One hour passes. Oscar waits. A nurse walks into the room to check on her patient. She pauses to note Oscar's presence. Concerned, she hurriedly leaves the room and returns to her desk. She grabs Mrs. K.'s chart off the medical-records rack and begins to make phone calls.
Within a half hour the family starts to arrive. Chairs are brought into the room, where the relatives begin their vigil. The priest is called to deliver last rites. And still, Oscar has not budged, instead purring and gently nuzzling Mrs. K. A young grandson asks his mother, "What is the cat doing here?" The mother, fighting back tears, tells him, "He is here to help Grandma get to heaven." Thirty minutes later, Mrs. K. takes her last earthly breath. With this, Oscar sits up, looks around, then departs the room so quietly that the grieving family barely notices.
On his way back to the charting area, Oscar passes a plaque mounted on the wall. On it is engraved a commendation from a local hospice agency: "For his compassionate hospice care, this plaque is awarded to Oscar the Cat." Oscar takes a quick drink of water and returns to his desk to curl up for a long rest. His day's work is done. There will be no more deaths today, not in Room 310 or in any other room for that matter. After all, no one dies on the third floor unless Oscar pays a visit and stays awhile.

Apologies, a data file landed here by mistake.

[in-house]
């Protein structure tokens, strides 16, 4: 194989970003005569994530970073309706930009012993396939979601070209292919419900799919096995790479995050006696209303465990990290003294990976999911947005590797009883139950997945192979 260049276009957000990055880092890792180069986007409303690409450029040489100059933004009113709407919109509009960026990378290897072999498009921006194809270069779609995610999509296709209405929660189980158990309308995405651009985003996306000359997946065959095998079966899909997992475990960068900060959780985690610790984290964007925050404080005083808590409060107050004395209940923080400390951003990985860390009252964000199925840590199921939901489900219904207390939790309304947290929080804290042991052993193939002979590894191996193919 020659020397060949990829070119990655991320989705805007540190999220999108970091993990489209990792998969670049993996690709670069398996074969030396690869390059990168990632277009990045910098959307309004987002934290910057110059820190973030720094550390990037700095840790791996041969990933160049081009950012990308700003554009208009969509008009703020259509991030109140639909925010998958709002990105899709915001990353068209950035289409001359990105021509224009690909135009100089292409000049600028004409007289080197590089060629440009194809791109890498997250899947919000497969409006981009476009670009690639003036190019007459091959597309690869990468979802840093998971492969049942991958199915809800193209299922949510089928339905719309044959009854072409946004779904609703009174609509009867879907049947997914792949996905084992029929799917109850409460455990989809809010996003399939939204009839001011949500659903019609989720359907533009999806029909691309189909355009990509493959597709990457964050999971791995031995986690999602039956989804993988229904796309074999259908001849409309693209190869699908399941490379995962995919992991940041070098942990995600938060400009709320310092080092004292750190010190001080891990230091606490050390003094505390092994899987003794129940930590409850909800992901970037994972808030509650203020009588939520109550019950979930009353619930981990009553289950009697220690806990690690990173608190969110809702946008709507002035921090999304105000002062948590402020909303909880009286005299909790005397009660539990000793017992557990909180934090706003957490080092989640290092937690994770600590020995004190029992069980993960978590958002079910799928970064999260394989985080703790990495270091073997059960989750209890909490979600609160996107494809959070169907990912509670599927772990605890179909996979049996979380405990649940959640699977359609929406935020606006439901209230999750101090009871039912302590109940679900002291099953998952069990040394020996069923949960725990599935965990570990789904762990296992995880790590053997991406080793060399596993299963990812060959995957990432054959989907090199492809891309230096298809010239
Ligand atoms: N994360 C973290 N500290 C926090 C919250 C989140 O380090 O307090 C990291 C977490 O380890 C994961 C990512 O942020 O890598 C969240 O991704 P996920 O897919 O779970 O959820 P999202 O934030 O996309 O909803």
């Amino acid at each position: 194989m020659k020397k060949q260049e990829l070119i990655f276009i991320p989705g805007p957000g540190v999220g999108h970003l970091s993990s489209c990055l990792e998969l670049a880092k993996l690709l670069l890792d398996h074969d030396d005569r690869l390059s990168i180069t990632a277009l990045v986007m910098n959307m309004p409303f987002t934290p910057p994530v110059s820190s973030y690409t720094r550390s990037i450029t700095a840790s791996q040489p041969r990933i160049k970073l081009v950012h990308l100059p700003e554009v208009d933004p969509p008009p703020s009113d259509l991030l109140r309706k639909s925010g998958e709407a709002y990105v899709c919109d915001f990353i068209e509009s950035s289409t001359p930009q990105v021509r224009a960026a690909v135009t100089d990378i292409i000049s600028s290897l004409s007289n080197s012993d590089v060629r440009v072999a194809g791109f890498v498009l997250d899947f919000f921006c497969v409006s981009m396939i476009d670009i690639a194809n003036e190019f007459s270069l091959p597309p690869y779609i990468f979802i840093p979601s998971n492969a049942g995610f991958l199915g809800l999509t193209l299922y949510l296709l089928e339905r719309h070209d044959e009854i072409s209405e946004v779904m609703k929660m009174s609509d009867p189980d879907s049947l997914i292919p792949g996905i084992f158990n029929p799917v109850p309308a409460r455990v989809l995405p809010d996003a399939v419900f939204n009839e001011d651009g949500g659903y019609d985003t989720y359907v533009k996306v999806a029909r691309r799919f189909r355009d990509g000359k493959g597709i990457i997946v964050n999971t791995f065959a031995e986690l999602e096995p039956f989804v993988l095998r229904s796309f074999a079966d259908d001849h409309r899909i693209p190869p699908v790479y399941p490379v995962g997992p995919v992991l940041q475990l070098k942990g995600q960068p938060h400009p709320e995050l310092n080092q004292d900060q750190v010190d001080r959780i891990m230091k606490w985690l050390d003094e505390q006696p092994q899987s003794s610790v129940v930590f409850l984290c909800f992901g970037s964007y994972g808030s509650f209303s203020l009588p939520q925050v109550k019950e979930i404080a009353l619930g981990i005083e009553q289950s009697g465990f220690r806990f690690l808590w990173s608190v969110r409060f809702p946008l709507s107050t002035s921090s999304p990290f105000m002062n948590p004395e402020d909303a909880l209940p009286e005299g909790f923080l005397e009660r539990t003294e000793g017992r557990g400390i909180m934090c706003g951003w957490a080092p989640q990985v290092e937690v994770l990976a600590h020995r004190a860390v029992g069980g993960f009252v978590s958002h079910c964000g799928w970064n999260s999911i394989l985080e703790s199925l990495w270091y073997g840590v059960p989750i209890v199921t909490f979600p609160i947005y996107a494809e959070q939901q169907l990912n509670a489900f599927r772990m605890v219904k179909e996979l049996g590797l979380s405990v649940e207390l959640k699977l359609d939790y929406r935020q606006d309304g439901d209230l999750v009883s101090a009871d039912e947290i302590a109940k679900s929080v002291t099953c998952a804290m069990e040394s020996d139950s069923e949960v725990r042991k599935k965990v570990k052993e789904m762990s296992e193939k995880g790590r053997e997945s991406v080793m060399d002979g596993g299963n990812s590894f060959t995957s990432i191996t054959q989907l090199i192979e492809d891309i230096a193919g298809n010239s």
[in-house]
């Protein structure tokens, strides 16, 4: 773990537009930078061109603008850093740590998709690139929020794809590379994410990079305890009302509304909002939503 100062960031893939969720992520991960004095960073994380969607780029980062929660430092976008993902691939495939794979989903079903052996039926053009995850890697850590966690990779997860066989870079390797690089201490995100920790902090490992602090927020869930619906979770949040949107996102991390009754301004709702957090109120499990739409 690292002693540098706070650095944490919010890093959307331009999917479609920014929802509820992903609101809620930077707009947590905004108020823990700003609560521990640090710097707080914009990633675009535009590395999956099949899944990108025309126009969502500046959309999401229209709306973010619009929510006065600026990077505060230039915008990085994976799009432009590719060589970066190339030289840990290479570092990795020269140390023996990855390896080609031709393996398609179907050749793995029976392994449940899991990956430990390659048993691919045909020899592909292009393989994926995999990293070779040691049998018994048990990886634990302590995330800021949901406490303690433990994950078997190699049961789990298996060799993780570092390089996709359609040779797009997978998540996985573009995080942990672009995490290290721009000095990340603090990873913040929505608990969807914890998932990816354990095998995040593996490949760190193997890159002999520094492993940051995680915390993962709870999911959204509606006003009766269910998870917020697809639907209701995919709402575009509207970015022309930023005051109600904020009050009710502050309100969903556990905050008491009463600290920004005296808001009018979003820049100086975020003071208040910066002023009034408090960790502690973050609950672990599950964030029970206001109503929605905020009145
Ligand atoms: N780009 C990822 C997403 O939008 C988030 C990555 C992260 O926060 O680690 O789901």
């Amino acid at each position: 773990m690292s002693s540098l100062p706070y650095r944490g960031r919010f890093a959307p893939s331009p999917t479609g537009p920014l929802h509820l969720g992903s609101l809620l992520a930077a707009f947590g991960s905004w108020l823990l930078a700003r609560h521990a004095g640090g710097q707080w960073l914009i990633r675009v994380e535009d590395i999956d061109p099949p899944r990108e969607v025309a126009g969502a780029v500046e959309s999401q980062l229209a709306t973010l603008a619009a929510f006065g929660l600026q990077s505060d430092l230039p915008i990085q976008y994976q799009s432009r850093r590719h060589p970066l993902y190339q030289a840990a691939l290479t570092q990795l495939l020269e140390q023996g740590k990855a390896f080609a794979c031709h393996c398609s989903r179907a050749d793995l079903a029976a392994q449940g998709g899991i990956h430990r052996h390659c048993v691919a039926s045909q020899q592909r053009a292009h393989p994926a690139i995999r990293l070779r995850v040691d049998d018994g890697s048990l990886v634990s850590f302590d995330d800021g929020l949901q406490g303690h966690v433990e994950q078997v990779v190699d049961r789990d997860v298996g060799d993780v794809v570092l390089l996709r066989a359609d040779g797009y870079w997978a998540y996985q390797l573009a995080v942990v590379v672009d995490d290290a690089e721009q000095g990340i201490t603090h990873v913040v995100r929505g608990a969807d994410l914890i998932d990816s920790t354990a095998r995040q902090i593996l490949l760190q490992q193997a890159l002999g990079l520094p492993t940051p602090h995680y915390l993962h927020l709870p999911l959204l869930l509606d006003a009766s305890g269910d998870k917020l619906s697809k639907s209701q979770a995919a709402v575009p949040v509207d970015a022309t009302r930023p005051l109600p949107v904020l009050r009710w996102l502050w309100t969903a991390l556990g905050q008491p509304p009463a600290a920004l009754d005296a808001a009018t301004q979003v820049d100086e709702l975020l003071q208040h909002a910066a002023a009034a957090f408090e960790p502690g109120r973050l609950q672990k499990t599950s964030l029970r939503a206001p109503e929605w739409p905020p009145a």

Note: Since he was adopted by staff members as a kitten, Oscar the Cat has had an uncanny ability to predict when residents are about to die. Thus far, he has presided over the deaths of more than 25 residents on the third floor of Steere House Nursing and Rehabilitation Center in Providence, Rhode Island. His mere presence at the bedside is viewed by physicians and nursing home staff as an almost absolute indicator of impending death, allowing staff members to adequately notify families. Oscar has also provided companionship to those who would otherwise have died alone. For his work, he is highly regarded by the physicians and staff at Steere House and by the families of the residents whom he serves.